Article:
Reading at Mass

A Guide for Readers at Mass

As a reader you are chosen and called to be a Minister of the Church.  You are a servant of the people of God, for whom you proclaim the precious and inspired Word of God.  The responsibility of the Reader is one of joy and wonder.  In the Liturgy of the Word, God speaks and his people listen.  Both spiritual and technical preparation are required for when you read at Mass.

Check the newsletter / rotas for when it is your turn to read.  Find the reading for the correct Sunday or Feast Day in the missal and read through it several times to try to understand what the writer is saying and take note of the following:
– Where is the reading from (Old or New Testament)?
– Who wrote the reading – prophet, poet, songwriter, historian?
– To whom was it addressed – pagans, Jews, Christians?
– For what purpose was it written – teaching, information, consolation, reply?
– In what tone was it written – inspire, anger, to give joy etc?

On the Day:
– Arrive at Church early
– Find your place in the Lectionary before Mass begins
– Use missals / leaflets only to prepare – do not use at the lectern – use the Lectionary
– Approach the Lectern with dignity – Bow to the altar AND to the priest.  (The reason is that at this stage of the Mass the bread & wine have not yet changed into the Body & Blood of the Lord. The altar is the main focus of worship and not the tabernacle where the Blessed Sacrament is).
– Wait until the shuffling has stopped before you start reading. Do not be afraid of the silence, remain calm and relaxed

– Say ‘ A reading from……..’ – you do not need to say ‘first’ or ‘second’
– Don’t doubt half-way through a difficult word – stick to what you have prepared
– If you make a mistake correct it and carry on
– Use your own dialect and the accent God gave you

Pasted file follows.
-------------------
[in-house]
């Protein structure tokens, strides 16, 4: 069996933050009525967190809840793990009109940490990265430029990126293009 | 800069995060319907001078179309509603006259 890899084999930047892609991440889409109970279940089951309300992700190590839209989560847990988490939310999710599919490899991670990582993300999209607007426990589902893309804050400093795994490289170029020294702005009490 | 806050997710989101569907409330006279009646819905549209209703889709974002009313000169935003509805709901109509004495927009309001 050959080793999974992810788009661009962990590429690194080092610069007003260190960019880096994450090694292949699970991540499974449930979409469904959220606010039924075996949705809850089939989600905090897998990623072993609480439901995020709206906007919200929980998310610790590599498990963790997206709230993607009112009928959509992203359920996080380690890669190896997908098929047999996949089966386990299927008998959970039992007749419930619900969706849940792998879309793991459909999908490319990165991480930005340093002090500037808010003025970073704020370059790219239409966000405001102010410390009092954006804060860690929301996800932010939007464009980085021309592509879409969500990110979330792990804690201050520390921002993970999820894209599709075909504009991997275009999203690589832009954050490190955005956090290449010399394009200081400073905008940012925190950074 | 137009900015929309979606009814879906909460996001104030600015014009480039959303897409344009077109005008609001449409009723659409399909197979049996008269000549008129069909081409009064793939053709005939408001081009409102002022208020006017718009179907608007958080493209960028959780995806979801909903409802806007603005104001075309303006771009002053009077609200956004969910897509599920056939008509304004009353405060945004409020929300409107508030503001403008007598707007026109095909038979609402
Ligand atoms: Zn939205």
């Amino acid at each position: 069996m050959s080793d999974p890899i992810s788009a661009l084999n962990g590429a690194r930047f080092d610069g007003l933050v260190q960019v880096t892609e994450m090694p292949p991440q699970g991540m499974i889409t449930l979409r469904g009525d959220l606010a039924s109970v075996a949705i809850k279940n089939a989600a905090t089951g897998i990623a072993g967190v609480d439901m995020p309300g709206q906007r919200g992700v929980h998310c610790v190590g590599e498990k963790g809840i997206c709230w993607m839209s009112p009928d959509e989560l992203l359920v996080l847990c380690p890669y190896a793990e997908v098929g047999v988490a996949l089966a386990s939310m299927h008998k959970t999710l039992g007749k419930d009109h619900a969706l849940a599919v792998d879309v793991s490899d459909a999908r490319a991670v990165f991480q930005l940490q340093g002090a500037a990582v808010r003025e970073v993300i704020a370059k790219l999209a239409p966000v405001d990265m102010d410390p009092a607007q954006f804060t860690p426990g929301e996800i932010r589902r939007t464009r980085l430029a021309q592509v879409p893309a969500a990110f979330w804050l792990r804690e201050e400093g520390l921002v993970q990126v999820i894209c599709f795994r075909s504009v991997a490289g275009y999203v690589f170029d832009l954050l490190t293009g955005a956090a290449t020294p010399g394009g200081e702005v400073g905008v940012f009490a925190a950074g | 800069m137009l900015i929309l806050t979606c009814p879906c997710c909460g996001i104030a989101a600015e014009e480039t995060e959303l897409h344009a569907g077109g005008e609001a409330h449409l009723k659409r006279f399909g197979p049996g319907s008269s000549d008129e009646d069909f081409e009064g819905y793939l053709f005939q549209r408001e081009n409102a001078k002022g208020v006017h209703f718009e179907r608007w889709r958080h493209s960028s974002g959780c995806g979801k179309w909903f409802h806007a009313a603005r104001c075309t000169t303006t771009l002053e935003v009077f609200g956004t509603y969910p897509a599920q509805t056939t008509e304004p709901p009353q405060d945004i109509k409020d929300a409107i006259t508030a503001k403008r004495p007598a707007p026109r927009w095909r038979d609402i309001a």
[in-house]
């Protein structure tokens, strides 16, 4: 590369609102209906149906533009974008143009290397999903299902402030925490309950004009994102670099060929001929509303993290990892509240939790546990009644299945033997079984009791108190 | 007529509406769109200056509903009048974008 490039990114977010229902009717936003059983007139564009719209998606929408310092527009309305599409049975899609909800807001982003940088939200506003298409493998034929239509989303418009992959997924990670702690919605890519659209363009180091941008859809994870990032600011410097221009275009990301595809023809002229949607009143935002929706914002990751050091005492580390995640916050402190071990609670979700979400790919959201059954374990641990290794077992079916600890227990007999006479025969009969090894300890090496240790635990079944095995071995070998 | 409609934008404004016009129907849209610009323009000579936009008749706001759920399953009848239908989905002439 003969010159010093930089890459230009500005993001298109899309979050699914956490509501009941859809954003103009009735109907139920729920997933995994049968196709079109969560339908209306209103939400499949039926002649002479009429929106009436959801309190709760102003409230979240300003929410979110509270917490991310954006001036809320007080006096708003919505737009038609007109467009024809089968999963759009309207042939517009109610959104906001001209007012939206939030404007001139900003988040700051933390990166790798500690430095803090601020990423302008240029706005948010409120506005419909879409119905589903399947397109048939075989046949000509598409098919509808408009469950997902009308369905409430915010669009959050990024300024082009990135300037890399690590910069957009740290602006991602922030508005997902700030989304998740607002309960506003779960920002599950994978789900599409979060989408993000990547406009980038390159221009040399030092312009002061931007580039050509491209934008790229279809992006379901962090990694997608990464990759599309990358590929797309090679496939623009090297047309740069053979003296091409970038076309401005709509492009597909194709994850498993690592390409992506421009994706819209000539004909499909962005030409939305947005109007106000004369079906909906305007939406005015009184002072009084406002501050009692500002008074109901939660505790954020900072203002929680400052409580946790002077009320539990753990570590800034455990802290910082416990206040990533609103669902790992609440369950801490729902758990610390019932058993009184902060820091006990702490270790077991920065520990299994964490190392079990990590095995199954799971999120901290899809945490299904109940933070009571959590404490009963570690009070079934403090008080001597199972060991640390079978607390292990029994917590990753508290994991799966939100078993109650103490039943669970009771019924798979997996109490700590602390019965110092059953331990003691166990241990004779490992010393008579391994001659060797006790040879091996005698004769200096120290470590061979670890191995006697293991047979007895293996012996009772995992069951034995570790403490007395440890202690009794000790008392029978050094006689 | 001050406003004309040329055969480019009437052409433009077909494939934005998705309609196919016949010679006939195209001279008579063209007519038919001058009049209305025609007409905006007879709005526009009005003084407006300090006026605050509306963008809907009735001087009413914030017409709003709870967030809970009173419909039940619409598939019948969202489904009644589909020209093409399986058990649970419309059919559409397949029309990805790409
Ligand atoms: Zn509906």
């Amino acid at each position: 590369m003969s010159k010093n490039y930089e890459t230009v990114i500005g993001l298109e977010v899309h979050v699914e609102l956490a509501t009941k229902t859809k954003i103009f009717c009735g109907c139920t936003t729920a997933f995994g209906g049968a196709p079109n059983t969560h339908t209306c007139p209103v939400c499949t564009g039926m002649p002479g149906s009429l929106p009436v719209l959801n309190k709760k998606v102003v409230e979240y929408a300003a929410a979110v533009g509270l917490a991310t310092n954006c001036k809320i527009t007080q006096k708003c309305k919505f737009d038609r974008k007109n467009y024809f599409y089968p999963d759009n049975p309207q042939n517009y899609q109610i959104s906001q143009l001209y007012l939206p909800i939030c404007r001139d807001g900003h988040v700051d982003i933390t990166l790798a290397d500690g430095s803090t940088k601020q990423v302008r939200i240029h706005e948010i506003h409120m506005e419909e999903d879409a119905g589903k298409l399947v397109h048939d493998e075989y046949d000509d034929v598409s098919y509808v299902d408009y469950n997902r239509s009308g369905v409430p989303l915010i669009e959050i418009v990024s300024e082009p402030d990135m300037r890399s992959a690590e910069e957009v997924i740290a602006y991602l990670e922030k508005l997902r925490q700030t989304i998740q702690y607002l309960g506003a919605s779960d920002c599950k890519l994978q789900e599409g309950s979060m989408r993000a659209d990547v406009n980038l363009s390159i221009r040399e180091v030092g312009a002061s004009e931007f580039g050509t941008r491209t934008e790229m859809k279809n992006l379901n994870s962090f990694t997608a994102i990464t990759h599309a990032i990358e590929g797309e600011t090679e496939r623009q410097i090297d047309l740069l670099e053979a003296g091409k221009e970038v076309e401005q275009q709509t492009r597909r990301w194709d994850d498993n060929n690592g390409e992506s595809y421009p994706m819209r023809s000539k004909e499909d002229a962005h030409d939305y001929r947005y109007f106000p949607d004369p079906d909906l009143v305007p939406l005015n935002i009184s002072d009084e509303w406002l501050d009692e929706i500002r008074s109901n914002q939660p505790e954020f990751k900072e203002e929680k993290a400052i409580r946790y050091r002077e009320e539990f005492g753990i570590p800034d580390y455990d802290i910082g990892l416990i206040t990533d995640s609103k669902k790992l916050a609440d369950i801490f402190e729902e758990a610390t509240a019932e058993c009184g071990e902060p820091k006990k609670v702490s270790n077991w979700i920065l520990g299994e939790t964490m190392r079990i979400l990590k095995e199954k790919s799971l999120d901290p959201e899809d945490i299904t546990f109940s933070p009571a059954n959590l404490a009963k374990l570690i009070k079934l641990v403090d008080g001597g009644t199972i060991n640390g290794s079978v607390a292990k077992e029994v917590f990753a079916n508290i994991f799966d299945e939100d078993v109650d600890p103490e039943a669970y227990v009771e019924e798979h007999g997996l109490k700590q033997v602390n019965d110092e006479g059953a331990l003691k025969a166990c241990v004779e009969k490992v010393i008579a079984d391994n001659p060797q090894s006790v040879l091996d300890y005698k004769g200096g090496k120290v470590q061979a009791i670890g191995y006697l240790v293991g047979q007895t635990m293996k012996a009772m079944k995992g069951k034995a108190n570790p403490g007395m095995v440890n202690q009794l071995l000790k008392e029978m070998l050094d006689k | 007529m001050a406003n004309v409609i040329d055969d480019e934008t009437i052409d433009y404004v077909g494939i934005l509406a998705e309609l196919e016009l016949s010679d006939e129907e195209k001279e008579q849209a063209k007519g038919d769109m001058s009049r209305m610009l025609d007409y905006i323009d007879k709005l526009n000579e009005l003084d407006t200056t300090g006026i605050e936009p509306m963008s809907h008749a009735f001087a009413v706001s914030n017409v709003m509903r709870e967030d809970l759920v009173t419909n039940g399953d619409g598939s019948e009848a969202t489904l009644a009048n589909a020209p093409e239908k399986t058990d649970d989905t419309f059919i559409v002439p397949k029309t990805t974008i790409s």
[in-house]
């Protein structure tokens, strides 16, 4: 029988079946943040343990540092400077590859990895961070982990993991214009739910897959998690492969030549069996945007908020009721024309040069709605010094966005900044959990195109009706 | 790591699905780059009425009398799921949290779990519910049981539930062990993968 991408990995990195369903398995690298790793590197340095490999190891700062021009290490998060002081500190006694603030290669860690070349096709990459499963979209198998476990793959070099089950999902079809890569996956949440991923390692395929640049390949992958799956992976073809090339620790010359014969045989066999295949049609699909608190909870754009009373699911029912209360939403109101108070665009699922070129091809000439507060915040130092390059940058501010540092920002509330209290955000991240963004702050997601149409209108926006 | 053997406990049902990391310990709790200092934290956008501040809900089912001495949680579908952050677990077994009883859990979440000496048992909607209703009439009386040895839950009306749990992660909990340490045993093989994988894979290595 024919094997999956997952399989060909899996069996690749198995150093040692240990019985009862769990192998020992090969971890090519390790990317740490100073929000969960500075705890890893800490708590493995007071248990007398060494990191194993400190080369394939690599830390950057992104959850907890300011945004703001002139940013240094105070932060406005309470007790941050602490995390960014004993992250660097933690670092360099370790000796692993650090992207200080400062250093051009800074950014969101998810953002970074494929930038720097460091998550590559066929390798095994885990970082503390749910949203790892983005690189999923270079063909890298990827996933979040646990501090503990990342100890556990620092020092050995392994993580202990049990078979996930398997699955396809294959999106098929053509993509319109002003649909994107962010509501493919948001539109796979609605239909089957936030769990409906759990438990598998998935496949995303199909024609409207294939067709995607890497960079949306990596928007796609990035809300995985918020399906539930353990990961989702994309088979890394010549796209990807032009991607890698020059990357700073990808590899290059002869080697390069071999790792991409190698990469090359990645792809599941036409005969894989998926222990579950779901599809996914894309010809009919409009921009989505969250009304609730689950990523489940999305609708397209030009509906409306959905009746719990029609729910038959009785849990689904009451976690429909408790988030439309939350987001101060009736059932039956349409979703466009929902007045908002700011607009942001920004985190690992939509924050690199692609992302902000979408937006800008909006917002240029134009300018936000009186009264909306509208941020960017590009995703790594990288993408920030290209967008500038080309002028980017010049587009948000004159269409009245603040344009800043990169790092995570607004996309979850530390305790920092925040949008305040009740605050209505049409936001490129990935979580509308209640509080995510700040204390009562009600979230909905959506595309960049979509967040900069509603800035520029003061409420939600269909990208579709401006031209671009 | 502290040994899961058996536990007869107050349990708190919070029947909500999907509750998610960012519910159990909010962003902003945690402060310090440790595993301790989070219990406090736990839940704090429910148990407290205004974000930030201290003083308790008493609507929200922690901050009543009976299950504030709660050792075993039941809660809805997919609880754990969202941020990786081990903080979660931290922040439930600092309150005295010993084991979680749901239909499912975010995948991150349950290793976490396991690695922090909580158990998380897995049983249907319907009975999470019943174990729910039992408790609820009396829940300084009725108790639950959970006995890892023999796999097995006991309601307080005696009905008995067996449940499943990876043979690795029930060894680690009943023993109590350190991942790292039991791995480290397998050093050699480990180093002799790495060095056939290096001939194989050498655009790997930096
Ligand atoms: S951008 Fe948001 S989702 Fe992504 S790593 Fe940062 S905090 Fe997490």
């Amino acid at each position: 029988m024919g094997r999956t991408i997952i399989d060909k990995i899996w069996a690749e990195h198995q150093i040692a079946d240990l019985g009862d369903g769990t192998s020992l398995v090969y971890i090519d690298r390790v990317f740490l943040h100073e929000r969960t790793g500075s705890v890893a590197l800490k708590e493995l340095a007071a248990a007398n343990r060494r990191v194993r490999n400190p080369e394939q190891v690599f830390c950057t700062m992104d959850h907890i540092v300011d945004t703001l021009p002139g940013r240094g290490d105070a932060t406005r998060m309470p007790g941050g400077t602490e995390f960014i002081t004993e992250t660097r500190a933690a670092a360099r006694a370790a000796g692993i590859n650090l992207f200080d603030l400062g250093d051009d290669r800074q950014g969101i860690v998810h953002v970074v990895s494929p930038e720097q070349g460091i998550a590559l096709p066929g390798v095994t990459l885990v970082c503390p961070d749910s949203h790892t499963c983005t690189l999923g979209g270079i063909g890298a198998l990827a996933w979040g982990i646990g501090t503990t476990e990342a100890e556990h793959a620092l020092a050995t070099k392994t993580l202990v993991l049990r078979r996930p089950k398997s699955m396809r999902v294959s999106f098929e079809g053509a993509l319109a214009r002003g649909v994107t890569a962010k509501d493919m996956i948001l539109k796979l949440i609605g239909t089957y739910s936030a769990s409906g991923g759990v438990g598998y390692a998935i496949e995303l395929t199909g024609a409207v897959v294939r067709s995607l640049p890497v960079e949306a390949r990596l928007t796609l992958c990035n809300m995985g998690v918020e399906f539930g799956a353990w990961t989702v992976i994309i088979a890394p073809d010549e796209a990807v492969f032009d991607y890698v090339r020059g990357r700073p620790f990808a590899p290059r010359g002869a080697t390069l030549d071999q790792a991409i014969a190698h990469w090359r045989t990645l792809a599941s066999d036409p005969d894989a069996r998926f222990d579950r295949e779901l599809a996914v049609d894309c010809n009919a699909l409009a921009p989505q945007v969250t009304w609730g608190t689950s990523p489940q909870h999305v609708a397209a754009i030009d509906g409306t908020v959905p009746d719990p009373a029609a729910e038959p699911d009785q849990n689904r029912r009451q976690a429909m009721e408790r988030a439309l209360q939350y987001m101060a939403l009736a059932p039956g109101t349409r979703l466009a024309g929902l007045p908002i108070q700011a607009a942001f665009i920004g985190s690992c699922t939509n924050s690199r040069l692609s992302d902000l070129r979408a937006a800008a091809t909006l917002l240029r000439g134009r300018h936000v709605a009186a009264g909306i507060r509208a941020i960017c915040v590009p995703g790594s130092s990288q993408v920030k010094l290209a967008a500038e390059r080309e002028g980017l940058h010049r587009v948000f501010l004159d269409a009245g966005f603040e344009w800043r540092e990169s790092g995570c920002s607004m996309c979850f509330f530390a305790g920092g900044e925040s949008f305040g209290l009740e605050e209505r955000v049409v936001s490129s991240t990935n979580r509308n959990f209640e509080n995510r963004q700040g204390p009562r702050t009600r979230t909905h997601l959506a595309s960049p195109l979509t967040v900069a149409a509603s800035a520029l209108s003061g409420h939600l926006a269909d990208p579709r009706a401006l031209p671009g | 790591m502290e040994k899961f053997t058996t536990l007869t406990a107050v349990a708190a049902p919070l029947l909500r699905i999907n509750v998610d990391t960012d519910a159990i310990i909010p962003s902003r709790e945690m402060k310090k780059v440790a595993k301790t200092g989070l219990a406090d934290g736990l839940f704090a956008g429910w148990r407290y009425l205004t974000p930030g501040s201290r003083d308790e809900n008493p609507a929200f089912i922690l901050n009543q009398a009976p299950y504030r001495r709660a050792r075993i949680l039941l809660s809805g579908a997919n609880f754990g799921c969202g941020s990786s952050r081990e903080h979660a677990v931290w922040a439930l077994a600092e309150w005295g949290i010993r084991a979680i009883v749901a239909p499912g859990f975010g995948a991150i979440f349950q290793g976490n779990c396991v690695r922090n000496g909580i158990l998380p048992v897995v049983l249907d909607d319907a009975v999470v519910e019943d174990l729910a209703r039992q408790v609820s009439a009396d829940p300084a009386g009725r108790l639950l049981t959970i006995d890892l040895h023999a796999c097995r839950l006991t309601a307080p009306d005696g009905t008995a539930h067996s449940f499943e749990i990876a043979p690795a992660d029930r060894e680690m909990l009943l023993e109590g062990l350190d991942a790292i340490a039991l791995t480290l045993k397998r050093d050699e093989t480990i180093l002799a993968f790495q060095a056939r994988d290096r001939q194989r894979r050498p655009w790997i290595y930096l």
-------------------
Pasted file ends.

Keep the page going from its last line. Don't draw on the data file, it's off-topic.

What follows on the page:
– Don’t try to compete with babies crying – pause if it gets too loud
– At the end of the reading, pause before saying ‘The Word of the Lord’
– If you are leading the psalm sing/say the response and wait for the people to repeat it.  You do not have to say ‘the response is…’

After each verse look up at the people to repeat the response.  If you do not sing, at St Joseph’s the choir will usually lead the psalm.
– When not sung the ‘Alleluia’ or verse before the Gospel will be said by the reader.   At St. Joseph’s the choir usually sing the Gospel Acclamation.
– After the second reading, leave the altar and turn to bow to the altar AND to the priest.  Then return to your seat.

General Intercessions / Prayers of the Faithful (Bidding Prayers)
– In these prayers the people intercede for all mankind.

The 4 intercessions should be composed under the following headings:
1 – The needs of the Church
2 – Public Authorities and the salvation of the world
3 – Those oppressed by any need
4 – Local community

Examples of approved format are:
– Let us pray
– We pray

During the Profession of Faith (Creed) when we start to say the words “…I believe in the Holy Spirit …”. start to approach the lectern in the same manner as for the readings and read the prayers, this will mean you are ready to start to read as soon as the creed is completed.  The priest will introduce the intentions, the people gathered being invited to pray.  After each prayer / intercession there will be a PAUSE for silent prayer, the response is then led by the priest.

After the 4 prayers an invitation is given for the people to pray in silence for their own intentions, say, ‘Let us pray for a while in silence for our own special intentions.’

After this silent prayer the priest will again lead the response.

The reader then invites the people to commend the prayers to Our Lady with words such as, ‘Let us offer these prayers to Our Heavenly Mother as we say Hail Mary……’

The priest will then conclude the General Intercessions and you then return to your place in the same manner as you approached.